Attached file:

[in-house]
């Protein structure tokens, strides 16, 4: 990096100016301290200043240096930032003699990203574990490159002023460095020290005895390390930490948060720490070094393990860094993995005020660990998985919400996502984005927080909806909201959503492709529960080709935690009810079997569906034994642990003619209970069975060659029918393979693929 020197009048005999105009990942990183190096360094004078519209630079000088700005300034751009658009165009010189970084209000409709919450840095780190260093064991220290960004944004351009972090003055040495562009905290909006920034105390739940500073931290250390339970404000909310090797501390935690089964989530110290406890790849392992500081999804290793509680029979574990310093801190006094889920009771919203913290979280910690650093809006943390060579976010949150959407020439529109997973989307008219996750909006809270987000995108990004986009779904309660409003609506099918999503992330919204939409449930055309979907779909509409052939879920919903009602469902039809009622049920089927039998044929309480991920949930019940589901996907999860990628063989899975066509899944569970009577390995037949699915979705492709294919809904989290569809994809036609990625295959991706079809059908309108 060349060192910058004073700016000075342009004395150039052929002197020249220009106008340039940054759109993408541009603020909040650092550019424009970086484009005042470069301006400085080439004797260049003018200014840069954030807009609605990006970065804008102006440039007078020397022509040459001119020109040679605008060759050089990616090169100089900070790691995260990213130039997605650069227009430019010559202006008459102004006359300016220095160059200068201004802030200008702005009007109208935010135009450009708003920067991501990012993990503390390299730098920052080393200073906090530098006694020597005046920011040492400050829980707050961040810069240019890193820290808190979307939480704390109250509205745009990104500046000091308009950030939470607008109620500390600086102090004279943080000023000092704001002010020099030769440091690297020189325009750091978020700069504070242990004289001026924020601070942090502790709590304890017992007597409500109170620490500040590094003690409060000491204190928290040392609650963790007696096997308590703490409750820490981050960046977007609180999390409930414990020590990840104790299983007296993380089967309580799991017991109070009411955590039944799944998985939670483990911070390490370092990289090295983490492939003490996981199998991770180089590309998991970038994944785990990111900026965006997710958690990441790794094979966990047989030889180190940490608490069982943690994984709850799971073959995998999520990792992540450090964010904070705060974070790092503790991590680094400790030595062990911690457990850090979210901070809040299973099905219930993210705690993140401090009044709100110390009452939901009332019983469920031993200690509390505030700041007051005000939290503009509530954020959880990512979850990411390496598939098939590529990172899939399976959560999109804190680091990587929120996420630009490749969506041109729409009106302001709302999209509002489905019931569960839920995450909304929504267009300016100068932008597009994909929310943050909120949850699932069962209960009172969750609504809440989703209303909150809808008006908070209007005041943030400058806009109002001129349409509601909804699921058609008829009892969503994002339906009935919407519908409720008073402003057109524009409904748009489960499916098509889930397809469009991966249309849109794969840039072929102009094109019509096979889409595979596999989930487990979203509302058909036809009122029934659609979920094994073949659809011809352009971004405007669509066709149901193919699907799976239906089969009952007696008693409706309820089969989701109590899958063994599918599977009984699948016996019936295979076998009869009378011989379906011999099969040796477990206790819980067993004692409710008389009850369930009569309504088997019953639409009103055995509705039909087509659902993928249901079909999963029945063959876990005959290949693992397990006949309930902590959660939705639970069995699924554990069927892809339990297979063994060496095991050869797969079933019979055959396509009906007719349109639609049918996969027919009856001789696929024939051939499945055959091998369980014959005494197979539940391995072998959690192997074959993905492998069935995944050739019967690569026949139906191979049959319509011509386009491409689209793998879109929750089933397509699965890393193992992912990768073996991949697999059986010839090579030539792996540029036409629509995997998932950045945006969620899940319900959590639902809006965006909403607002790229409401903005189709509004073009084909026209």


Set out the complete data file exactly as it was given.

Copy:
[in-house]
């Protein structure tokens, strides 16, 4: 990096100016301290200043240096930032003699990203574990490159002023460095020290005895390390930490948060720490070094393990860094993995005020660990998985919400996502984005927080909806909201959503492709529960080709935690009810079997569906034994642990003619209970069975060659029918393979693929 020197009048005999105009990942990183190096360094004078519209630079000088700005300034751009658009165009010189970084209000409709919450840095780190260093064991220290960004944004351009972090003055040495562009905290909006920034105390739940500073931290250390339970404000909310090797501390935690089964989530110290406890790849392992500081999804290793509680029979574990310093801190006094889920009771919203913290979280910690650093809006943390060579976010949150959407020439529109997973989307008219996750909006809270987000995108990004986009779904309660409003609506099918999503992330919204939409449930055309979907779909509409052939879920919903009602469902039809009622049920089927039998044929309480991920949930019940589901996907999860990628063989899975066509899944569970009577390995037949699915979705492709294919809904989290569809994809036609990625295959991706079809059908309108 060349060192910058004073700016000075342009004395150039052929002197020249220009106008340039940054759109993408541009603020909040650092550019424009970086484009005042470069301006400085080439004797260049003018200014840069954030807009609605990006970065804008102006440039007078020397022509040459001119020109040679605008060759050089990616090169100089900070790691995260990213130039997605650069227009430019010559202006008459102004006359300016220095160059200068201004802030200008702005009007109208935010135009450009708003920067991501990012993990503390390299730098920052080393200073906090530098006694020597005046920011040492400050829980707050961040810069240019890193820290808190979307939480704390109250509205745009990104500046000091308009950030939470607008109620500390600086102090004279943080000023000092704001002010020099030769440091690297020189325009750091978020700069504070242990004289001026924020601070942090502790709590304890017992007597409500109170620490500040590094003690409060000491204190928290040392609650963790007696096997308590703490409750820490981050960046977007609180999390409930414990020590990840104790299983007296993380089967309580799991017991109070009411955590039944799944998985939670483990911070390490370092990289090295983490492939003490996981199998991770180089590309998991970038994944785990990111900026965006997710958690990441790794094979966990047989030889180190940490608490069982943690994984709850799971073959995998999520990792992540450090964010904070705060974070790092503790991590680094400790030595062990911690457990850090979210901070809040299973099905219930993210705690993140401090009044709100110390009452939901009332019983469920031993200690509390505030700041007051005000939290503009509530954020959880990512979850990411390496598939098939590529990172899939399976959560999109804190680091990587929120996420630009490749969506041109729409009106302001709302999209509002489905019931569960839920995450909304929504267009300016100068932008597009994909929310943050909120949850699932069962209960009172969750609504809440989703209303909150809808008006908070209007005041943030400058806009109002001129349409509601909804699921058609008829009892969503994002339906009935919407519908409720008073402003057109524009409904748009489960499916098509889930397809469009991966249309849109794969840039072929102009094109019509096979889409595979596999989930487990979203509302058909036809009122029934659609979920094994073949659809011809352009971004405007669509066709149901193919699907799976239906089969009952007696008693409706309820089969989701109590899958063994599918599977009984699948016996019936295979076998009869009378011989379906011999099969040796477990206790819980067993004692409710008389009850369930009569309504088997019953639409009103055995509705039909087509659902993928249901079909999963029945063959876990005959290949693992397990006949309930902590959660939705639970069995699924554990069927892809339990297979063994060496095991050869797969079933019979055959396509009906007719349109639609049918996969027919009856001789696929024939051939499945055959091998369980014959005494197979539940391995072998959690192997074959993905492998069935995944050739019967690569026949139906191979049959319509011509386009491409689209793998879109929750089933397509699965890393193992992912990768073996991949697999059986010839090579030539792996540029036409629509995997998932950045945006969620899940319900959590639902809006965006909403607002790229409401903005189709509004073009084909026209």